You talked about the value of indigenous agriculture knowledge and practices, if there are any ways we can develop and promote indigenous knowledge and practices so that we can create commercial value of them - like other BDS market. Currently the indigenous agriculture knowledge and practices are consider free of charge?. When I was working for UNDP supported South Asia Poverty Alleviation Programme in Nepal, we introduced a “village specialists” concept on agriculture production, livestock (especially Vet.  services) and actually it worked well and the village specialists were able to make money by providing services to the local community . At some point, the village specialists were making more money that the Government trained vet specialists. Other aspects like provision of localised agro inputs (with specialised embedded services) is another important element to consider for future agriculture production system

Capacity enabling for female farmers' leader - SEA region

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Strengthening Rural Women's Leadership for Rights and Empowerment

21-27 Jan 2013

Are indigenous people immune of greed and profit?

I believe I share most of the vision of Rivera. 

I do wonder if the fact that indigenous people have been marginalised and opressed make them inherently "better" or "wiser" than others. Rivera writes: "If indigenous peoples gain complete and equal control over farming resources and over the food produced, the situation that would arise would be utterly without precedent in our history as part of the global system."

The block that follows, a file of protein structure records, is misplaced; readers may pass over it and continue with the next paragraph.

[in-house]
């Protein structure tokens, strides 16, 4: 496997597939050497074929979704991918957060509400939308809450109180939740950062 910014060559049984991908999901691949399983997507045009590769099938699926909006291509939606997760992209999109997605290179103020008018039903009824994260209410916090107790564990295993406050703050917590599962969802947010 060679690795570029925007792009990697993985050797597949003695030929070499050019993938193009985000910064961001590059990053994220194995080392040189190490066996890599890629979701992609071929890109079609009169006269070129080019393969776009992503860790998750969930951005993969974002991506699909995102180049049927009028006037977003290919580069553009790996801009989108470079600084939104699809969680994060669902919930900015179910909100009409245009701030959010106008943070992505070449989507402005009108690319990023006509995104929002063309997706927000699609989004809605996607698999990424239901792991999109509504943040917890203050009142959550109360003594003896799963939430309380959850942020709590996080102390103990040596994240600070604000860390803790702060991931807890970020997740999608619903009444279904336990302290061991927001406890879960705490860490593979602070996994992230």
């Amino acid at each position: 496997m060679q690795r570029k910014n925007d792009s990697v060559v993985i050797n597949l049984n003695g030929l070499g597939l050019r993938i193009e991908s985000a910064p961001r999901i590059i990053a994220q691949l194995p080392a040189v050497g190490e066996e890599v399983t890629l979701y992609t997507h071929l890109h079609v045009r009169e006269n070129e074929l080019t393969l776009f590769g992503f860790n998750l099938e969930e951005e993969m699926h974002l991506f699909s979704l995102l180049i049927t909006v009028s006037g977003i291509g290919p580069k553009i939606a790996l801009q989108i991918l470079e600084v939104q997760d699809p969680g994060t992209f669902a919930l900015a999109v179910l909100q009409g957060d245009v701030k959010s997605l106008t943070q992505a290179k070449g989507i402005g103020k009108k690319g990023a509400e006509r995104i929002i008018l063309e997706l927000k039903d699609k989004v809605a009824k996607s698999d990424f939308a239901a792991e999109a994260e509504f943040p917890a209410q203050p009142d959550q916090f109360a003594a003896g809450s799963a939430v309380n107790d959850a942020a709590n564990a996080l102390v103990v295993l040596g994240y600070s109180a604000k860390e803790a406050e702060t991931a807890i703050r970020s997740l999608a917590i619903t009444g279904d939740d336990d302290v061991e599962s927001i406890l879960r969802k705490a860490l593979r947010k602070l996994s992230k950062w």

Sure it would make a difference, but the powers of capitalism and markets will most likely transform also indigenous people in the same direction that they have transformed everyone else. I don't think that there is a lot of difference between how an indigenous commercial farmer acts and any other farmer. Sure there are aspects of indigenous culture that has a certain resistance against the worst forms of commercialism, but I think those tendencies are inherent in all peasant populations, indigenous or not. But also peasant's culture erode under commercial pressures.

Another point of view

Thankyou for helping out, great information.

keys pressure

There certainly has to be a

There certainly has to be a breaking point. If people are suffering, especially kids, because of religous beliefs something needs to be done to help these people. It just doesn't make sense to allow this to continue.

chad with